I was reminded of this story this morning when I read Philippians 2:3:  “Do nothing out of selfish ambition or vain conceit but in humility consider others as more important than yourself.”

Sometimes we have to get off of our high horse and realize that we’re not the center of the universe.  It’s not about you.  It’s not about me.  It’s about Him and it’s about the work that we have to do in the few short years that we’re here on Earth.  That’s it!

Hersey went out of his way to humble himself and reach out to me.  I hope that I always remember his example.

There is not one person that you will look in the eye today that Jesus Christ did not die for.  Every person that you see today is important and EVERY PERSON matters to God.  Do they matter to you?  Do they matter to me?

Let’s examine our motives and ask God to help us see people how He sees them.  Let’s serve others like THEY are the most important person in the world.

Remember:  “If you do it to the least of these….”  You know the rest.

This is a great video that shows a bit more of the heart and leadership of Tim Tebow.  Let me know what you think.

What are your thoughts of this video?

BTW, here’s another post that I wrote about Tebow and his faith vs. the media and other doubters:

https://eddiepoole.wordpress.com/2011/12/06/tim-tebow-controversy-2/

Tim Tebow “Controversy”

December 6, 2011

Did you hear the big controversy surrounding Denver Broncos quarterback, Tim Tebow?

It was covered on the O’Reilly Factor and other major television news outlets.  An arrest warrant was issued last week for failing to pay his child support- no wait, that was Terrell Owens.  Was he arrested for murder, then released for being in the company of a group that stabbed a guy to death?  No.  That was Baltimore Ravens All Pro, Ray Lewis.  Tebow wasn’t even involved in “making it rain” in a strip joint like Pacman Jones.

Tim Tebow’s “controversy” is that he gives glory to God, goes down on one knee after scoring (Now called “Tebowing”), and he talks about his love for Christ publicly.  It’s not that Tebow thinks that God favors the Broncos over the Titans or any other NFL team.  It’s just that Tebow believes that if he is able to do anything good in this life, it’s simply because God gave him the ability to do it and he wants to always remember that.  It’s actually a humble act in his mind and heart of giving God the glory.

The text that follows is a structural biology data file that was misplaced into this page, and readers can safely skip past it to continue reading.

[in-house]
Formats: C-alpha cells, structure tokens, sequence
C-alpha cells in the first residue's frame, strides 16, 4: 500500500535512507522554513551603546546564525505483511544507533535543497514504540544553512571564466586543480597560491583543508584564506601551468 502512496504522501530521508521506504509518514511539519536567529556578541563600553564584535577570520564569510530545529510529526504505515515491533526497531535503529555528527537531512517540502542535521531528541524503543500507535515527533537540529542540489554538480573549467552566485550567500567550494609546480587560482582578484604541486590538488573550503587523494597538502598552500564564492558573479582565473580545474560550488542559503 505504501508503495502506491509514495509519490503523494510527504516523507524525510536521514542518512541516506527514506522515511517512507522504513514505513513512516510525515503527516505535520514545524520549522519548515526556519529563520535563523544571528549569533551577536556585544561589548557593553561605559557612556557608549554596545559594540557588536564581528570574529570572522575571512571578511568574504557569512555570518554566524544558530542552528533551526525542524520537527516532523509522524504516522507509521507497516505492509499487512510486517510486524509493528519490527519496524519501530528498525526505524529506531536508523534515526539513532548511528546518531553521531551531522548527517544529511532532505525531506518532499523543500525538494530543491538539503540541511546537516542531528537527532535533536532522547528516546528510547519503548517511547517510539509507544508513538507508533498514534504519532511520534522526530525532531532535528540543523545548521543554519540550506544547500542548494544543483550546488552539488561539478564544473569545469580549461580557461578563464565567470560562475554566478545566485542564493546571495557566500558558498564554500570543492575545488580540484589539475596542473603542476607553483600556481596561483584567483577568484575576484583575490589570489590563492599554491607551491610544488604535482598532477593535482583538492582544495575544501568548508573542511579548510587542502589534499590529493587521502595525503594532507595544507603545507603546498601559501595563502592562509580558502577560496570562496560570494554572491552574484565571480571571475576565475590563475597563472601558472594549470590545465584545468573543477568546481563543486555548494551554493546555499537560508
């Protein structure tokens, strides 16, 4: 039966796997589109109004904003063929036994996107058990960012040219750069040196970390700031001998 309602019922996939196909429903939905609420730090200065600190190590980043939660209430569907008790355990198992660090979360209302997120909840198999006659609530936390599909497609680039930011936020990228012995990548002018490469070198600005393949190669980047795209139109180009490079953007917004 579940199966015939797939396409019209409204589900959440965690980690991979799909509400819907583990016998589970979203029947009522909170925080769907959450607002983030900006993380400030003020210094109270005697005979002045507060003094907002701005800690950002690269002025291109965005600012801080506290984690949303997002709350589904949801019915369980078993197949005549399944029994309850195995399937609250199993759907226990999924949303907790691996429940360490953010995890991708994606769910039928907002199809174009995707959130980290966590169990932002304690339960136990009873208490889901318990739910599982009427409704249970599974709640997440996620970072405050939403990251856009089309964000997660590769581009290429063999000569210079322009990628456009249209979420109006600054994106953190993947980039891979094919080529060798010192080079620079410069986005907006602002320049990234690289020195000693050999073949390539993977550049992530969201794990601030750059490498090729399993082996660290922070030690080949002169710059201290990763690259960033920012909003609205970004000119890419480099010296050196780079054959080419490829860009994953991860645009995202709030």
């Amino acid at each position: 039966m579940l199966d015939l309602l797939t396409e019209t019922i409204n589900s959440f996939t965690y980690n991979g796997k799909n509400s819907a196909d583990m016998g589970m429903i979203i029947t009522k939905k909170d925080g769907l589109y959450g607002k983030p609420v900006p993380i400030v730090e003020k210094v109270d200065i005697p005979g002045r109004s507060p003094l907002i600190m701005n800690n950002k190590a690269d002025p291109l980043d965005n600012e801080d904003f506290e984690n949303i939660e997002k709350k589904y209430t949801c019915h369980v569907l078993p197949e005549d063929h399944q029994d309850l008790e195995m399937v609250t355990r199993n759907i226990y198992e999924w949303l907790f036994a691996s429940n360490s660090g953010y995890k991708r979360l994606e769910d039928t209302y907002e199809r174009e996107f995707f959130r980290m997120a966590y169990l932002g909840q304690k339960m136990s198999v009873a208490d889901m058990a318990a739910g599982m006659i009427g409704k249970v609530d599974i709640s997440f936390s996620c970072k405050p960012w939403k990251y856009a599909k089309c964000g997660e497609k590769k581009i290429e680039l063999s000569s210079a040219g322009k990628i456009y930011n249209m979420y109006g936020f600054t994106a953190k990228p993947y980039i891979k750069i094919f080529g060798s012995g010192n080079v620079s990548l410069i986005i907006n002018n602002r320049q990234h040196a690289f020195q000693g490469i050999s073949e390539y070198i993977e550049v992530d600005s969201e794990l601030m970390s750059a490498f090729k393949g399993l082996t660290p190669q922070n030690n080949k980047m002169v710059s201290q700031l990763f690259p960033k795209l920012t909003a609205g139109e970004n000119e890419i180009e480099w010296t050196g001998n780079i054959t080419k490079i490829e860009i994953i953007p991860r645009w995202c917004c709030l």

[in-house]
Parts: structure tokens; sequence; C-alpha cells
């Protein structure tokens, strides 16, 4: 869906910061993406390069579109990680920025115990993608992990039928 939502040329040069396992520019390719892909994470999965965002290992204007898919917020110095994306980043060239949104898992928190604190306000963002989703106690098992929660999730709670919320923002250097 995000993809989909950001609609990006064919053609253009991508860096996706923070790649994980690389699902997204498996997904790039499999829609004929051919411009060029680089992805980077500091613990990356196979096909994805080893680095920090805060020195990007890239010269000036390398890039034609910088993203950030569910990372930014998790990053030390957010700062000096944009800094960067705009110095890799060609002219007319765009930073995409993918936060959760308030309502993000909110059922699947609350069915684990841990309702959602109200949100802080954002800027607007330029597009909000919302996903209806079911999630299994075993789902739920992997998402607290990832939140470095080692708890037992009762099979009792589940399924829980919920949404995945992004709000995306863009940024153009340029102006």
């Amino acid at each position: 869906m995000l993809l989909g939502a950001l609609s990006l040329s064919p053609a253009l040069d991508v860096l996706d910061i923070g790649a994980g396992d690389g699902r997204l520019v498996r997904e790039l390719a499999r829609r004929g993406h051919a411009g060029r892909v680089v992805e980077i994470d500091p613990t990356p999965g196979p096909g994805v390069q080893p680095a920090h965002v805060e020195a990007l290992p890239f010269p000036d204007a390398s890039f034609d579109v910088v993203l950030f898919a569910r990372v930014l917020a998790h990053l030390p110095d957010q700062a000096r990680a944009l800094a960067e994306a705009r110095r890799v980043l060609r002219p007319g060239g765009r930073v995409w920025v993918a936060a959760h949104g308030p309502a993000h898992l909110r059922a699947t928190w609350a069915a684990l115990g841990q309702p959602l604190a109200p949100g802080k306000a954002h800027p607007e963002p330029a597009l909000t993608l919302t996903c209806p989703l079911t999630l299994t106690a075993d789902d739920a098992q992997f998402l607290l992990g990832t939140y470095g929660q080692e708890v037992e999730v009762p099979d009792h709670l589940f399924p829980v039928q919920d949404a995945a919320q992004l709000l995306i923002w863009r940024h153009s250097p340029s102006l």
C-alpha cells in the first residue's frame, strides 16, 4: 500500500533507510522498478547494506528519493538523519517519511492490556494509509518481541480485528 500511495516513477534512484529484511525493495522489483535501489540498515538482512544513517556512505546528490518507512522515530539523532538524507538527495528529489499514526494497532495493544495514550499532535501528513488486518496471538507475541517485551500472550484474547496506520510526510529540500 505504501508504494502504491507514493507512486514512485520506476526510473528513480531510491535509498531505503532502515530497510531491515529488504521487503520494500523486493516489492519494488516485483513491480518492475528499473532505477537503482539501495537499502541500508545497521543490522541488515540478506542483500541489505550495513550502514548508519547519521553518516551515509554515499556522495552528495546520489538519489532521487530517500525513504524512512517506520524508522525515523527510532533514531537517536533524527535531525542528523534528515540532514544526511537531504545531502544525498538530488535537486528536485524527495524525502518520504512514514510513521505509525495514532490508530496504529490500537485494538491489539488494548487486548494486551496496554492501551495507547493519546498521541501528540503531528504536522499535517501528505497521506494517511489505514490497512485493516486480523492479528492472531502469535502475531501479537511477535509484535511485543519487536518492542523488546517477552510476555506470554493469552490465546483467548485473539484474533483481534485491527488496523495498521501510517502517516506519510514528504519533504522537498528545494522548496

Tebow is human and like everyone, he has his faults.  That is perhaps never more obvious than in his college team of choice-the Florida Gators.  (If he was totally following God, he most likely would have played college ball for the Tennessee Vols but that’s another story.  God has forgiven him for that.)   Most likely, his deep rooted convictions will keep him on the path that many young men with sudden wealth and fame of pro sports fall victim to.

One of his critics has been fellow NFL quarterback, Jake Plummer.  Plummer recently said, “i wish he’d just shut up after a game and go hug his teammates.”

Yet another NFL quarterback, Aaron Rogers, claiming to be a devout believer, recently spoke about the issue on ESPN.  He said, “I feel like my stance and my desire has always been to follow a quote from St. Francis of Assisi who said, ‘Preach the gospel at all times.  If necessary, use words.”

Rogers went on to explain that he’s not an “over the top” kind of guy and he would rather have people ask him why he behaves the way he does rather than him telling everyone.  He said this in reference to being asked about Tebow’s outspokenness.

I’m not sure how well that’s working for Rogers.  Before reading the ESPN quote, I actually didn’t have any idea that Rogers was a believer.  His actions just aren’t speaking out to a dark world as loudly as Tim Tebow.  Perhaps Rogers is making a difference with some of his teammates and quietly working behind the scenes.  I know that other NFL players, such as Matt Hasselback of the Titans, are very bold in some of their relationships with teammates about their faith.  There should be more grace given to anyone, be it Rogers or Tebow, if they are truly striving to be the person that God has called them to be.  He has certainly blessed both men with a platform of influence and talent.

Pro athletes are blessed with a lot and Scripture says that if that’s the case, a lot is expected.  Tebow is trying to be the best “Tebow” that he can be, for the God who loves him.  I don’t believe in throwing stones but if you’re going to be throwing them, does a 24 year old young man who is successfully being a good role model to many in this world who needs a role model need to be the target?  I don’t think so.

What are your thoughts?